D. Effective July 1, 2016, each institution exceeding the allowable subsidy percentage in the prior fiscal year shall submit to the Chancellor a plan for approval that reduces the subsidy over a fiscal year period, not to exceed four years, until the subsidy percentage complies with the requirements of subsection B. Failure to be in compliance in four years shall, at the discretion of the Chancellor, result in athletics programming mandates from the Chancellor including but not limited to reduction or change in sport offerings, change in conference affiliation, and change in governing body or division membership. Any institutions below these caps will have one year to get back in compliance.

The problem is that in the past he has questioned why we can't take money designated for baseball and golf, for example, who have parties that give to them exclusively for their use and funnel it to football instead. It has been explained why the academic grants, of which GT gets tons, cannot legally be funneled to football. We can explain many times again, but he'd rather hit you with a poorly thought out hot take rather than debate on the actual merits.
 

yeti92

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It's complicated. The legislature has empowered the BOR to set policy. Here is their policy, which does seem to allow for some very limited support, as far as I can glean:

From the Board of Regents Policy Manual:

4.5.8 Funding of Intercollegiate Athletic Programs​

For the purpose of this policy, the USG has adopted the definitions of revenues and expenses provided by the NCAA for the Financial Reporting System as outlined below and to be further defined in the USG Business Procedures Manual. The NCAA Financial Reporting System aims to capture all revenues and expenses on behalf of an institution’s intercollegiate athletics program, including those by outside entities (e.g. foundations, booster clubs) and institutions similarly shall include all intercollegiate athletics revenue and expense to include entities operating on behalf of the institution’s athletics program.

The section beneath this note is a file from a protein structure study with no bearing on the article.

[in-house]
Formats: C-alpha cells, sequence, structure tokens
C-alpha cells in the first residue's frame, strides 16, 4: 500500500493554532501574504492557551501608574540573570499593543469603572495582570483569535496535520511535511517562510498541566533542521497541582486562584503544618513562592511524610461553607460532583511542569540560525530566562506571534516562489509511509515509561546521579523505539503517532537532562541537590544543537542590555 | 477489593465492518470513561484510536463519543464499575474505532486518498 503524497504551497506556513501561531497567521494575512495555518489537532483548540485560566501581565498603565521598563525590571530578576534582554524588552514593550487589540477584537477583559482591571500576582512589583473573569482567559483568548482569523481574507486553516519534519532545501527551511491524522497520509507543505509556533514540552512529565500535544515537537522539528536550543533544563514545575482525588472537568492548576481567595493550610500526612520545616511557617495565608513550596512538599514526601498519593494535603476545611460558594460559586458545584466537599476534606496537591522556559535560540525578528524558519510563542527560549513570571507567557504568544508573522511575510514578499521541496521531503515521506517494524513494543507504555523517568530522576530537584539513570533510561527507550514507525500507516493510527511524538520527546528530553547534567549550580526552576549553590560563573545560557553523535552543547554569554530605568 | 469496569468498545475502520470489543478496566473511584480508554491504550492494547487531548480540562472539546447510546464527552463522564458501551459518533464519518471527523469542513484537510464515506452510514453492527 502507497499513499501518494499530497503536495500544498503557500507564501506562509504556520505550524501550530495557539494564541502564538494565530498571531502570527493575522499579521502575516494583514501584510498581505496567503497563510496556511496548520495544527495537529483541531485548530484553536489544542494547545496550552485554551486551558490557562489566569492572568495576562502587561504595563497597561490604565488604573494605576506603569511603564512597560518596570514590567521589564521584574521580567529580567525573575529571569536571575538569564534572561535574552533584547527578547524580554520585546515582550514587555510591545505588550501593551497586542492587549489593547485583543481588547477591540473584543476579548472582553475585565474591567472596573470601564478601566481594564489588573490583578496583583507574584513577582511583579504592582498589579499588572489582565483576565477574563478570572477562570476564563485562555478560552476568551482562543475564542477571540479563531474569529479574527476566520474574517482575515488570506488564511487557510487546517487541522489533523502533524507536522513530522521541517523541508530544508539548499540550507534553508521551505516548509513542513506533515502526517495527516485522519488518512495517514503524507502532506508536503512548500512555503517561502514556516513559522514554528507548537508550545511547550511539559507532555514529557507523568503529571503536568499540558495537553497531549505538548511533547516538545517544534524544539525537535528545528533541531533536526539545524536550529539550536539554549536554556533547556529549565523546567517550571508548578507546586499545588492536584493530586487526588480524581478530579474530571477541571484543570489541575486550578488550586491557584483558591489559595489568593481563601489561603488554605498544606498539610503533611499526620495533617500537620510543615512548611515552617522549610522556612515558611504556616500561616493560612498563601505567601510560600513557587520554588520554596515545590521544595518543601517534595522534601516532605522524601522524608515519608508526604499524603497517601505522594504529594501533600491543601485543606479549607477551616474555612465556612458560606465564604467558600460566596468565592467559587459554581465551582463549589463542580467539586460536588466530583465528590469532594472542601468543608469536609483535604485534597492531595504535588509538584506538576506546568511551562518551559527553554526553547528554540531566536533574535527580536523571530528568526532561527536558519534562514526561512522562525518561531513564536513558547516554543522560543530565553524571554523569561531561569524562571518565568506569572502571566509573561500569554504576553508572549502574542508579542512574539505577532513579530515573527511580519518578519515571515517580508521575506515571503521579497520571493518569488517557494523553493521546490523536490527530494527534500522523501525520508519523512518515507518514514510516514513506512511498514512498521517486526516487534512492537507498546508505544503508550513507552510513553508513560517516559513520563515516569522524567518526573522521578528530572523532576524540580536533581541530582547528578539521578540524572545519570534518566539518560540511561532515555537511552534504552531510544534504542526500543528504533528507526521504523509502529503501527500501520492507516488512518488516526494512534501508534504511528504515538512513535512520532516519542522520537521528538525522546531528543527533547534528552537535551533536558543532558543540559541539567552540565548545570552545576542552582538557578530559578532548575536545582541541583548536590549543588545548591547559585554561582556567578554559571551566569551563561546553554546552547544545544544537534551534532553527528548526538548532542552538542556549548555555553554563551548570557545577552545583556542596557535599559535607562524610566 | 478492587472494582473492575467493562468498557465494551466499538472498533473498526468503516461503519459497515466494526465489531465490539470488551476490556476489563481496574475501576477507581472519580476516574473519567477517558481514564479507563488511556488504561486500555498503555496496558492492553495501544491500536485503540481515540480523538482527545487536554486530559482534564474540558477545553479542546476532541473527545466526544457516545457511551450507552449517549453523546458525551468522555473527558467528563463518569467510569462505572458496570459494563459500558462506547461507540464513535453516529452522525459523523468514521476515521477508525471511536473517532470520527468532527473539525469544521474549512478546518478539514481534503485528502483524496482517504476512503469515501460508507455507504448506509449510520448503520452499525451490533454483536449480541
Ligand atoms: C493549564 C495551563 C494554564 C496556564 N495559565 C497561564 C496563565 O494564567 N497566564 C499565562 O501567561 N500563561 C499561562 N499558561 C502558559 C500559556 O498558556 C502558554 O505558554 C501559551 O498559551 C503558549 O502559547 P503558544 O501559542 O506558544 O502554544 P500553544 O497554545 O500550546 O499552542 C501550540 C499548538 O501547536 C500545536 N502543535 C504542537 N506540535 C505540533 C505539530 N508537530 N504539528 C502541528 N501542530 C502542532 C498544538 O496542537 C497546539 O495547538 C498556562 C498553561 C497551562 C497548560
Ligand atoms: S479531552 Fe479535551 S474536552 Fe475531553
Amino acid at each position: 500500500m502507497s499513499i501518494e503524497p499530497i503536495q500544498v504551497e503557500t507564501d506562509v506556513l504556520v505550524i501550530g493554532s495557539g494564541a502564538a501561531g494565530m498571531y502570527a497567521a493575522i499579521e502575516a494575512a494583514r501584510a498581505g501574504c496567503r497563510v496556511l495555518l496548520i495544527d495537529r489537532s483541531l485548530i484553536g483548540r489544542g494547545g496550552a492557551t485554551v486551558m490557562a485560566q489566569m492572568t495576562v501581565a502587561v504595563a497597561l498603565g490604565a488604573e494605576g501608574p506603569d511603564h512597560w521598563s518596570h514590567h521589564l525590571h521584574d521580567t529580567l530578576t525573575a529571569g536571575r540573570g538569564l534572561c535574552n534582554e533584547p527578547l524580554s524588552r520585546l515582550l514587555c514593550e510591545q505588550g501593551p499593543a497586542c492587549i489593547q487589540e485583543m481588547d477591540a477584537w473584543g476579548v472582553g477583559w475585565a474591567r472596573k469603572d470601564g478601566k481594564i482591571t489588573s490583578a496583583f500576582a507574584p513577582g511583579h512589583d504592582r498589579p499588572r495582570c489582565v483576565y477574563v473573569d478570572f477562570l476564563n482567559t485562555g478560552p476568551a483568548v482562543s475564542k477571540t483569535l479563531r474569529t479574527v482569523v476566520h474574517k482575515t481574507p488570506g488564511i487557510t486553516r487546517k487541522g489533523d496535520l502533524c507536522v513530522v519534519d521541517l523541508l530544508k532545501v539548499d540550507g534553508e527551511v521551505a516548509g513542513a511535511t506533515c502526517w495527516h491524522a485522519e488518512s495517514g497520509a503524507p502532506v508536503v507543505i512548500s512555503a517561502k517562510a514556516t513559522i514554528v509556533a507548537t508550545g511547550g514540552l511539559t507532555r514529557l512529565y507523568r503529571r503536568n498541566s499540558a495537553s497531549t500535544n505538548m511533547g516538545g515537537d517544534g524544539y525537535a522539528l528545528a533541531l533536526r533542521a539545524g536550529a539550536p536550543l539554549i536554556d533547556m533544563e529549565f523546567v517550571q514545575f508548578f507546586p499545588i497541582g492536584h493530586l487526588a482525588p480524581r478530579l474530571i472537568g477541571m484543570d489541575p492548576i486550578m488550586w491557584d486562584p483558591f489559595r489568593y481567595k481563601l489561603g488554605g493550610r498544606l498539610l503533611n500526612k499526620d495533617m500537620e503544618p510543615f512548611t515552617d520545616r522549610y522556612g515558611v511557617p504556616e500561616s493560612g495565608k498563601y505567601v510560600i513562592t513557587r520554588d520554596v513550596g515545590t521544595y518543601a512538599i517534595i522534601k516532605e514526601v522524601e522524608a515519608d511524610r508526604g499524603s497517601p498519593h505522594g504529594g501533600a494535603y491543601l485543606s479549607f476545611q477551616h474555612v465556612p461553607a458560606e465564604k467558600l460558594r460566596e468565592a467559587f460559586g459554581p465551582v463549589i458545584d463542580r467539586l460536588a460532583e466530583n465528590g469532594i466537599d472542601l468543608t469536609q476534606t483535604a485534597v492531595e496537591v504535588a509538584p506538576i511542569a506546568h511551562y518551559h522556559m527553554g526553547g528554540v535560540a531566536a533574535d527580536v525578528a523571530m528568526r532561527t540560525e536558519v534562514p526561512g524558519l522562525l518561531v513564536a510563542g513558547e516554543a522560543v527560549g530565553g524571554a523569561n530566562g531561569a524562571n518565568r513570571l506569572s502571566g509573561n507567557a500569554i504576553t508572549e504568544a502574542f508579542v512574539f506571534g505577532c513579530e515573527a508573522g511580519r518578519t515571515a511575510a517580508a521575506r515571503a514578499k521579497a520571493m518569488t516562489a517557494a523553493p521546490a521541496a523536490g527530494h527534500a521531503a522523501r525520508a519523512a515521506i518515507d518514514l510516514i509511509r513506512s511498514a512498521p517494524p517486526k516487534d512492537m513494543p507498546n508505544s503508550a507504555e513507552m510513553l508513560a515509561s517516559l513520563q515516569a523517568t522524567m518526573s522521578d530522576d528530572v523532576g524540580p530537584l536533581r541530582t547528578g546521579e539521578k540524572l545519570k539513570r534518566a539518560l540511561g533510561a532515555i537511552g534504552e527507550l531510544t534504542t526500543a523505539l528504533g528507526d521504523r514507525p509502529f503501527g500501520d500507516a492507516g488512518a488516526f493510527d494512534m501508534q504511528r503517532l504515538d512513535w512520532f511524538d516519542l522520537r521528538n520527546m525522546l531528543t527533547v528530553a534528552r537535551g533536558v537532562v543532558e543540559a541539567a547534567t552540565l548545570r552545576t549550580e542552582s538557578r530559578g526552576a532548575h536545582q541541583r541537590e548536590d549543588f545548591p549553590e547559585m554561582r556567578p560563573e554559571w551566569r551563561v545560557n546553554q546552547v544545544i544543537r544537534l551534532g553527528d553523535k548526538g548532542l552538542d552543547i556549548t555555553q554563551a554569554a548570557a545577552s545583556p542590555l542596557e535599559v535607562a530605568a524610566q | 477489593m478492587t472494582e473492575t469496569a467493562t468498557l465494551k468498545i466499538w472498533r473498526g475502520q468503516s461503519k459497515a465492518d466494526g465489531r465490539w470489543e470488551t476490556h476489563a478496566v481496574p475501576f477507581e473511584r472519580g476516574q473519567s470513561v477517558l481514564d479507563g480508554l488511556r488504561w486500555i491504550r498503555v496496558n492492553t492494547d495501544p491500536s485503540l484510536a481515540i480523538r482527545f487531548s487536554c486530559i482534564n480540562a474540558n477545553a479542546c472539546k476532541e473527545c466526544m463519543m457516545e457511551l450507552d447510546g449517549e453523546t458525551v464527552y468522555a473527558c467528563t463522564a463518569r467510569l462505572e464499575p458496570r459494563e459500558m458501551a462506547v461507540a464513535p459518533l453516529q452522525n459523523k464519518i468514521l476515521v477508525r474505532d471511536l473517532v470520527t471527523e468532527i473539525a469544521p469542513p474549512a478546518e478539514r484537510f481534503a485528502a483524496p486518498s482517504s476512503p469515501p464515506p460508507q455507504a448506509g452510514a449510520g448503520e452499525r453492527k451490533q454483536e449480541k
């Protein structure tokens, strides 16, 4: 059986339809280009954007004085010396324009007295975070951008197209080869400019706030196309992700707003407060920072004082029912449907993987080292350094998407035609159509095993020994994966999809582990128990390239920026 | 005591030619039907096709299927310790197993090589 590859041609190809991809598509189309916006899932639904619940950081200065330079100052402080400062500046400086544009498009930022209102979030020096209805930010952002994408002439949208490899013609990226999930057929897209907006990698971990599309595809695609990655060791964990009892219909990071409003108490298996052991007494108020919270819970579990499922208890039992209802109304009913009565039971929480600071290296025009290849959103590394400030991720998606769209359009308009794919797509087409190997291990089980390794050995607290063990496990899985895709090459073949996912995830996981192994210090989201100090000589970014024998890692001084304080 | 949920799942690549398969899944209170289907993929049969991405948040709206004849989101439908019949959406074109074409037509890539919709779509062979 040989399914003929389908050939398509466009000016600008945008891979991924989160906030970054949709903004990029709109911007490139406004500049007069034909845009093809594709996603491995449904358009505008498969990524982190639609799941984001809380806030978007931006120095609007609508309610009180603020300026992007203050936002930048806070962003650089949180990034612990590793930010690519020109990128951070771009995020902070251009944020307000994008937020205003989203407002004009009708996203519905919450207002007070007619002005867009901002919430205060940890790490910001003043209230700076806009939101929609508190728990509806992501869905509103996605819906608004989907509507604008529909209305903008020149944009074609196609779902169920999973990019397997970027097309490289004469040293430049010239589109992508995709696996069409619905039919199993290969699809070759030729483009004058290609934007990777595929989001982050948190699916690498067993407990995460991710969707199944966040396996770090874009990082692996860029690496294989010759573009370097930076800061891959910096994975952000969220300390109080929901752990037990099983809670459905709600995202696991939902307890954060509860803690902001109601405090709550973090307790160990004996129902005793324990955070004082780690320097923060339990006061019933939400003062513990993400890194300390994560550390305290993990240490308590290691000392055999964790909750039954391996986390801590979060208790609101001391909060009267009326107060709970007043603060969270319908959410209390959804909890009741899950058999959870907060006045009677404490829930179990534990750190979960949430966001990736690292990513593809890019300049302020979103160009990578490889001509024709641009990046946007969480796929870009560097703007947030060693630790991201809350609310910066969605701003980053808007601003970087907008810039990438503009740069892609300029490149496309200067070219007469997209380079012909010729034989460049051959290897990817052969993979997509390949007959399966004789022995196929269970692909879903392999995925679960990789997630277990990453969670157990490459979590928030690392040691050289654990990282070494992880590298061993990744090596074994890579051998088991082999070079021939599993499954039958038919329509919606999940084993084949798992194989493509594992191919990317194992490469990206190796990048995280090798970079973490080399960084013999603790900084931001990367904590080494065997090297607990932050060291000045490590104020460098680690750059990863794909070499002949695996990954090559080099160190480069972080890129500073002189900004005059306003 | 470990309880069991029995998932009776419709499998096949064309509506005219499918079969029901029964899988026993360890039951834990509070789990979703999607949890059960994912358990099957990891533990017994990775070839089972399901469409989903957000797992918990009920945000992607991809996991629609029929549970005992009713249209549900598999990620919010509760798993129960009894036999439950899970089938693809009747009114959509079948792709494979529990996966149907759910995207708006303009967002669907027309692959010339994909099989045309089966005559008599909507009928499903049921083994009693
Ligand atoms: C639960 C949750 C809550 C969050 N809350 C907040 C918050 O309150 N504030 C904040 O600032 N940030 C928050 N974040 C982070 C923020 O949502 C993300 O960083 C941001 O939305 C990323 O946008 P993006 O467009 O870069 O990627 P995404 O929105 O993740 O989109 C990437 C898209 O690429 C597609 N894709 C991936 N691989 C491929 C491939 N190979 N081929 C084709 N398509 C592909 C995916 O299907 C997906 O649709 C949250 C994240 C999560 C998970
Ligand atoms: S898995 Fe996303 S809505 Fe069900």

As used in this Policy, “Athletics Operating Revenue” is the total revenue generated by the institution’s intercollegiate athletics program. “Direct Institutional Support” is the direct financial support provided by the institution to the athletics programs (e.g., tuition funds) used to support intercollegiate athletic activities. “Subsidy” is the sum of direct institutional support and student fees and does not include the value of out-of-state tuition waivers. “Subsidy Percentage” is the subsidy divided by athletics operating revenue as defined in the USG Business Procedures Manual. “Athletics Operating Expense” is the total expense spent by the institution’s intercollegiate athletics program. Athletics Operating Revenue, Direct Institutional Support, Subsidy, Subsidy Percentage, and Athletic Operating Expense shall be further defined in the USG Business Procedures Manual.

Institutions may expend Education & General fund resources on behalf of the institution’s intercollegiate athletics program except as noted: Institutions must not expend Fund 10000 state appropriations on athletics and must not expend Education & General fund resources in support of athletic scholarships.

A. A form will be provided to ensure a standardized reporting format for each institution to annually report its intercollegiate athletics revenues and expenses in accordance with Section 4.5.6.1.

B. The subsidy percentage shall not exceed:

  • 10% for NCAA DI-A institutions affiliated with the ACC, Big Ten, Big 12, Pac-12 or SEC; often referred to as the Power 5;